How do women experience the first week at home after giving birth? Georgia Witkin talks to three women about their experience.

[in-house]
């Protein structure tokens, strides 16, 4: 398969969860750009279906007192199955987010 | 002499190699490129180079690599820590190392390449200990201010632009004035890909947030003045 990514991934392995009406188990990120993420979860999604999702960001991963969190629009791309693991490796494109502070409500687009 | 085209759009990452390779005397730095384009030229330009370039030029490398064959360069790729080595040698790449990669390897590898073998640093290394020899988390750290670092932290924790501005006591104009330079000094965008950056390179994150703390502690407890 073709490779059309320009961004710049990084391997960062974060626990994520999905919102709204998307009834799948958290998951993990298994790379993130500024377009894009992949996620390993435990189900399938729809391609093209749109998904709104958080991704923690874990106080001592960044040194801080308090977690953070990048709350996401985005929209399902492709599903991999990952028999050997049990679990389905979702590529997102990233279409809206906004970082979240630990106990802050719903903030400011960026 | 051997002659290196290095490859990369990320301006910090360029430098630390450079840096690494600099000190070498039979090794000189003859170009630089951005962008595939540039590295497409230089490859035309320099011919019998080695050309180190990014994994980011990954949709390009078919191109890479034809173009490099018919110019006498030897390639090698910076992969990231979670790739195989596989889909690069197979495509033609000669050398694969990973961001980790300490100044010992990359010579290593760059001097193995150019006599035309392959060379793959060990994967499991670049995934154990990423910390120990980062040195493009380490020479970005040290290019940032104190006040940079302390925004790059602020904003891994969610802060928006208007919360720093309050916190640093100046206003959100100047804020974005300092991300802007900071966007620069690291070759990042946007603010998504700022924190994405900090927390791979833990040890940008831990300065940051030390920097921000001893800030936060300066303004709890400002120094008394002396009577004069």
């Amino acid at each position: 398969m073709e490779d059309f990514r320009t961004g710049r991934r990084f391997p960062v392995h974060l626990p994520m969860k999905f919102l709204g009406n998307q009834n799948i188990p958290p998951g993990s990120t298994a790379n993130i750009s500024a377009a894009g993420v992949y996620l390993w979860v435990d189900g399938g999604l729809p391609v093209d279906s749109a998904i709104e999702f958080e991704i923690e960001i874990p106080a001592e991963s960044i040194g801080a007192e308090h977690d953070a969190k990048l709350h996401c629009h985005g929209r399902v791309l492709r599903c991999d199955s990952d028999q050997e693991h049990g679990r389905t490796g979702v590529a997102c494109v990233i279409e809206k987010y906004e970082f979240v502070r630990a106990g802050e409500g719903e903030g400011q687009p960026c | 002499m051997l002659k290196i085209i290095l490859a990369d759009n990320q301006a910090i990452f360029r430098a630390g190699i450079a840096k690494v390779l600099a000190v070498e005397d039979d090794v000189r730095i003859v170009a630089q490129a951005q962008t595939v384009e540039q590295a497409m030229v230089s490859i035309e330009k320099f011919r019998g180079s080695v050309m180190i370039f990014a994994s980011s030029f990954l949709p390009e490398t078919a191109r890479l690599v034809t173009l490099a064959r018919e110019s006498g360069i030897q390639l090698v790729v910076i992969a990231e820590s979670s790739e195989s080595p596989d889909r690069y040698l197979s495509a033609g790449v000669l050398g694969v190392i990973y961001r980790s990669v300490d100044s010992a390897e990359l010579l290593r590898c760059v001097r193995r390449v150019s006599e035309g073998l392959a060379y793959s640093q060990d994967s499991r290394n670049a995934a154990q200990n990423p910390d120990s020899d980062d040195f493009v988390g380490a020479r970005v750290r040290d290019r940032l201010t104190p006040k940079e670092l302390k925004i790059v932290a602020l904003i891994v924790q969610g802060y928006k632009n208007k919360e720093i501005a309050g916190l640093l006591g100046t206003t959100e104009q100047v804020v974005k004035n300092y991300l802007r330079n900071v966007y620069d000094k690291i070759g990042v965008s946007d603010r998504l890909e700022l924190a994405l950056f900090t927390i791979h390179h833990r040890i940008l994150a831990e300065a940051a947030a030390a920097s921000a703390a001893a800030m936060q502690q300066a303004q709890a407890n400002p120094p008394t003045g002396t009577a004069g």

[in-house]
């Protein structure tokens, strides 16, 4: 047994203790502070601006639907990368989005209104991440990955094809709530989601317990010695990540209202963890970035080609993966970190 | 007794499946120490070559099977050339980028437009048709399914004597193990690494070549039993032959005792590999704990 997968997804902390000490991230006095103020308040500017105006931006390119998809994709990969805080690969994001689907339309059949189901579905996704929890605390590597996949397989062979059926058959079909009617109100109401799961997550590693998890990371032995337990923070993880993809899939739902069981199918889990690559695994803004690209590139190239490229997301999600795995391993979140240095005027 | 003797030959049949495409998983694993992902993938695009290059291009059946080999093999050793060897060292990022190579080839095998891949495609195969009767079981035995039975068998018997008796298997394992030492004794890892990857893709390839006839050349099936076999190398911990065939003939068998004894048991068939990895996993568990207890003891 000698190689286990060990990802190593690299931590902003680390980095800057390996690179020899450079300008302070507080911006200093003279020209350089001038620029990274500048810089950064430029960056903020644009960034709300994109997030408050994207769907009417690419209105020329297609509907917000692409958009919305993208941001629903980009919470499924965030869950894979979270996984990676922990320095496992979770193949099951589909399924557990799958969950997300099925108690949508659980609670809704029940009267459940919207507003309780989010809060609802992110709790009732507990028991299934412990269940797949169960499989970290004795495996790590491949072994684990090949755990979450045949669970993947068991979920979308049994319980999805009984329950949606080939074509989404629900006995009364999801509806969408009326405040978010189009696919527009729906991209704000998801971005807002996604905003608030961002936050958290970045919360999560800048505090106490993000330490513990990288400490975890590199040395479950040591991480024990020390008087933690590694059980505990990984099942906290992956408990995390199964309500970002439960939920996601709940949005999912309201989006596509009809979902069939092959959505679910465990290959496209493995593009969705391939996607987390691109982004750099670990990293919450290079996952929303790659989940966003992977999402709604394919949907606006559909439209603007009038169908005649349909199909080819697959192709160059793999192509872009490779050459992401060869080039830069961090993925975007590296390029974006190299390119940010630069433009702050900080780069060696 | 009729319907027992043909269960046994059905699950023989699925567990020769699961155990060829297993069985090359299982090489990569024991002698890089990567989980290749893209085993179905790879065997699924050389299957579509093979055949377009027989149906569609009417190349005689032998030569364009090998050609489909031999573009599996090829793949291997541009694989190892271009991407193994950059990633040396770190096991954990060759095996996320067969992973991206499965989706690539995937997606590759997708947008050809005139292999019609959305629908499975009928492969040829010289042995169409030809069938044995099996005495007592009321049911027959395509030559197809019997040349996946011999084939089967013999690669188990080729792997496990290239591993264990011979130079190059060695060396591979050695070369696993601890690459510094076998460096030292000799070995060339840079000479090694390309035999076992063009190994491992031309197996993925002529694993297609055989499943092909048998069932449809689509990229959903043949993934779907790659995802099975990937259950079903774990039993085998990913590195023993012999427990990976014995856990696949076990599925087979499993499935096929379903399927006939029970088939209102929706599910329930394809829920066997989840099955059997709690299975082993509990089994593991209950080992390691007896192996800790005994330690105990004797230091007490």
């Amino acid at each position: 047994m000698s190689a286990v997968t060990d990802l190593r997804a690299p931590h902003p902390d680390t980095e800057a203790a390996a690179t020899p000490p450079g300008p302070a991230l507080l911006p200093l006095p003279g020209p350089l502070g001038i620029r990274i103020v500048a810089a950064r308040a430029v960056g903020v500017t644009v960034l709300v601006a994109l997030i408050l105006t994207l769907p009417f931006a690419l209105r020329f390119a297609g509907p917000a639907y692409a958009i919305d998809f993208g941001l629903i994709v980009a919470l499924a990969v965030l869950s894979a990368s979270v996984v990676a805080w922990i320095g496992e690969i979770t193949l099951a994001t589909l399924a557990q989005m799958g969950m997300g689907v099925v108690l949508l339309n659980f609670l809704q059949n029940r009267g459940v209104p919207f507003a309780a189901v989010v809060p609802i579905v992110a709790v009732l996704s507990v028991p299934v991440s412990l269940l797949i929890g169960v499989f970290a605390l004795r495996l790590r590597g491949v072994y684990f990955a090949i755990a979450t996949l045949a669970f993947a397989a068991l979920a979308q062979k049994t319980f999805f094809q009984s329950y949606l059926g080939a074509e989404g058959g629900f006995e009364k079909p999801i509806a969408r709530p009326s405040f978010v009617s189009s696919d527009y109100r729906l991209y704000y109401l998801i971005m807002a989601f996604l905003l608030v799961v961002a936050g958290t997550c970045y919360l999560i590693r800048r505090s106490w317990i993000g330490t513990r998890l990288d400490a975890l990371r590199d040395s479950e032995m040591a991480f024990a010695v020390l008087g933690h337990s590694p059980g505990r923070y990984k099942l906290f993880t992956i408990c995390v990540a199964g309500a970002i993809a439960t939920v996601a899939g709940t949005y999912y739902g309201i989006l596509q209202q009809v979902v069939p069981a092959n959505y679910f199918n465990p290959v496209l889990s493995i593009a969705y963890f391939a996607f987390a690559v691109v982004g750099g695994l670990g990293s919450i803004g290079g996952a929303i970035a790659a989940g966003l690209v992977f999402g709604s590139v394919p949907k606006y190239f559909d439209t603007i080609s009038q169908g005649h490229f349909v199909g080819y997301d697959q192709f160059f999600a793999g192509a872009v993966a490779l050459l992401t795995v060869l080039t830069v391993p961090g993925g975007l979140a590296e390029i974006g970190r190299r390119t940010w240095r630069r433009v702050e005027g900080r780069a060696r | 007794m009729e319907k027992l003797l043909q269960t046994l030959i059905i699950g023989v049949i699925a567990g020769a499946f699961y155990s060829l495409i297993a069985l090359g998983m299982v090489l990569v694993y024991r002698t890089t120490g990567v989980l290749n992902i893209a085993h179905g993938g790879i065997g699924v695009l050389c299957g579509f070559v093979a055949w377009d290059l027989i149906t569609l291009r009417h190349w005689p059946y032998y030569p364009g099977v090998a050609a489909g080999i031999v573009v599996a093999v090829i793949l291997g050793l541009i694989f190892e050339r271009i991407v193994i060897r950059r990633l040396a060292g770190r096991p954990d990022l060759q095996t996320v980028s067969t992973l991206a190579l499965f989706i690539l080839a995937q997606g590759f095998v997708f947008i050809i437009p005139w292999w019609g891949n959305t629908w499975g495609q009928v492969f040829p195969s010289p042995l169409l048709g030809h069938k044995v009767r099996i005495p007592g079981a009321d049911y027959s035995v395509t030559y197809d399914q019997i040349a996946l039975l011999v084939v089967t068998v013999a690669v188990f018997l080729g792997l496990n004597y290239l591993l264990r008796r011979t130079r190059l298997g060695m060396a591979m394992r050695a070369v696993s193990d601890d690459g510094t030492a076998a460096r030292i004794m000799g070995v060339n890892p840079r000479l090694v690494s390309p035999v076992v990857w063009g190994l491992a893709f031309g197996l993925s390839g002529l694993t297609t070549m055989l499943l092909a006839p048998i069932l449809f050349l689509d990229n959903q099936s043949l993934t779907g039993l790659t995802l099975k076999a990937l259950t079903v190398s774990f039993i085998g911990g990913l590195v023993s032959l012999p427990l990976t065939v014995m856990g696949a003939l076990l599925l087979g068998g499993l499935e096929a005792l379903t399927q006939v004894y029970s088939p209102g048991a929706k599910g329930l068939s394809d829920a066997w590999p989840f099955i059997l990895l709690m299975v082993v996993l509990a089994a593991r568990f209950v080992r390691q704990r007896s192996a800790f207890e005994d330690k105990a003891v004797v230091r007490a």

Dr. Georgia Witkin: Hi I'm Dr. Georgia Witkin. Kimberly Pauley: And I'm Kimberly Pauley. Dr. Georgia Witkin: And I'm Kimberly's mother. Kimberly Pauley: And I'm the mother of 2 boys. Dr. Georgia Witkin: Which makes me GG for Grandma Georgia. Kimberly Pauley: So, welcome to GG and me. Dr. Georgia Witkin: We talked about everything. Kimberly Pauley: Well, the reason I talk to my mother about everything is that she is a proffer of psychiatry, professor of OB-GYN, she has written 10 books on stress, and she is a Fox News contributor. Dr. Georgia Witkin: And Kimberly is a lawyer, a columnist, a college professor, and pregnant. Kimberly Pauley: So, we're gonna be talking about pregnancy. Please join us. Dr. Georgia Witkin: So, were talking about getting home from the hospital, were talking about that first week. First say hello. Kimberly Pauley: Hi my name is Kimberly Pauley and I'm pregnant with my 3rd son. Susan Crouse: My name is Susan Crouse and I gave birth to my 2nd son 2 weeks ago. Jenny Vynerib: And I'm Jenny Vynerib and this is Oliver. He is 3-1/2 weeks old. Dr. Georgia Witkin: So, here's the question, the very first time you were pregnant, you were in the hospital getting ready for the first week at home, in your mind what were you preparing for? What did you think that would be like? Kimberly Pauley: I thought that would be very exciting. I thought I would be busy all the time. I thought I would just be in this blissful state with my baby and it turned out that I was completely overwhelmed. I was completely exhausted. I was completely hormonal. Dr. Georgia Witkin: Yeah the prolactin drops. Kimberly Pauley: Completely hormonal. I cried at everything. Jenny Vynerib: Yeah. Dr. Georgia Witkin: I think it's important that women know that prolactin, all the hormones changed. It doesn't mean you have postpartum unless it goes on and on, but it does mean the moodiness will be there and its natural, plus you are exhausted. Jenny Vynerib: Yeah that takes a big toll, it's the sleep depravation. I think that the first night in the hospital was bliss. You know meeting your child and it's just wonderful. I fell in love with her that night and then you get home, and it all hits. Dr. Georgia Witkin: What hits? Jenny Vynerib: And the---- Being overwhelmed by the smallest things. Everything feels so big. It's the lack of sleep; I think that really hits you and it's the hormones. I mean, I like to attribute it to the hormones, but we have to look at the big picture that hopefully a few weeks down the road, it starts to become normal. I mean nothing is normal, everything changes. Dr. Georgia Witkin: So there is hope? Jenny Vynerib: There is hope, but you have to adjust to it. Dr. Georgia Witkin: How about all the visitors? Susan Crouse: I mean---- I actually had sort of being forewarned by a lot of friends of mind. Thankfully, I was having kids a little bit later than some of my friends; so, I think that for me, I had been given a pretty accurate, you know barebones description of what it's gonna be like. So, I unlike you didn't have this expectation that it was gonna be sort of this blissful, happy first week. You know-- Jenny Vynerib: I think I am. Susan Crouse: I think I felt down a little bit; so, I think that I was sort of aware that there was gonna be this very light changeable emotion and moments to moment, it was gonna be different and I was really conscious of limiting people visited me in the hospital, which-- Kimberly Pauley: That's what I was just gonna say, I think the most important thing is that when---- the first week, if it's your first baby, that you say to your friends come to the hospital. Susan Crouse: Uh huh. Kimberly Pauley: Because then you can show them the baby, they're completely safe. You don't even have to have the baby in the room; they can be with all the other babies behind the glass. Susan Crouse: Right. Kimberly Pauley: You don't have to breathing on your new born-- Susan Crouse: And people don't stay for hours. Kimberly Pauley: And people don't stay for hours and we don't even have to get dress. Dr. Georgia Witkin: So, how about help? How about you know-- Kimberly Pauley: As much help is possible. Susan Crouse: Yeah. Dr. Georgia Witkin: If somebody was at home. Kimberly Pauley: But not people that you---- will distract you and make you feel bad because you're already feeling overwhelmed. So, people that are gonna bring good things and help you in a positive way. If that's someone-- I mean anyone who's willing to help is fine, but if someone wants to be in your house, and it happens to be someone that you don't want in your house to begin with, you don't really want them the first week in your home. Dr. Georgia Witkin: I remember being so prepared for that birth. I had taken birthing classes. I was ready. I had no idea how to sterilize the nipple. I had no idea-- Susan Crouse: But you had to do it. Dr. Georgia Witkin: How to even change a diaper. I mean, where you guys all prepared? Susan Crouse: No. Kimberly Pauley: Well, there so many-- you know, there's a lot of things that they make it so easy, they almost like make-- you know diaper themselves at this point, all the diapers are easy and there's this contraptions to do this and there is all these products that make it much easier now, but yeah, I mean I had never even baby sat. My husband never held a baby. Susan Crouse: Yeah. Jenny Vynerib: You know, you learn from the trial and error also. Kimberly Pauley: Yeah and I think to some extent, I mean, I always feel so comfortable when its my baby, but I mean, you know with Jenny's baby, I would be like oh god, if I drop this baby, I would be more nervous. Susan Crouse: Yeah. Kimberly Pauley: When it's your own, I think it does come more naturally. Dr. Georgia Witkin: So, did you have someone like show you what to do? Or did you learn? How long this takes before --. Jenny Vynerib: You get shown what to do, but then you make mistakes like for the boy, you know after he actually got me several times now, I know to cover better, but you learn and yeah you just learn. People show you and then you just have to. But it doesn't matter how many times you've been shown until you do it yourself, it's scary. Susan Crouse: Yeah. Dr. Georgia Witkin: A lot of people have said to me that they want someone to do everything else and leave them alone with the baby, but its not that they want someone else to take care the baby the first week, they just want someone else-- Susan Crouse: To clean the house---- Dr. Georgia Witkin: Yeah. Susan Crouse: And do that. I think that's a fair statement. Kimberly Pauley: Yeah. I mean if you can just be relieved of all your responsibilities to taking care of the baby-- Susan Crouse: Yeah, then your golden. Kimberly Pauley: That's the best. Susan Crouse: But once it's not your first child, I mean that for get it. That's the hardest part. I think this time, is just-- Jenny Vynerib: Juggling. Susan Crouse: Oh my god, like still taking care of your toddler, however, all your other children are-- Dr. Georgia Witkin: So what's the one piece of advice you give to a new mom? Susan Crouse: Just don't beat yourself up about things, like try to be good to yourself and realized that you know, your emotions are gonna change moment to moment and that's okay and take even like 5 minutes for your self everyday or whatever it is, it's whether it's a shower, I mean like a hot shower. Dr. Georgia Witkin: That's great, takes a minute for yourself. Jenny Vynerib: Right. Susan Crouse: Just something-- Dr. Georgia Witkin: Babying yourself too a little bit. Jenny Vynerib: Don't set your expectations too high of what you can take on at the beginning. Susan Crouse: Yeah. Kimberly Pauley: I'd say the same thing, absolutely relaxing, especially if you have older kids, don't expect to get back into the routine within 3 days with the older kids because a month down the road, which is what happen with me with my second, a month down the road, I completely fell apart. You know, I needed to relax in the beginning, take my time and get back into gradually, which is what I plan to do. Dr. Georgia Witkin: Oh good. Thank you all.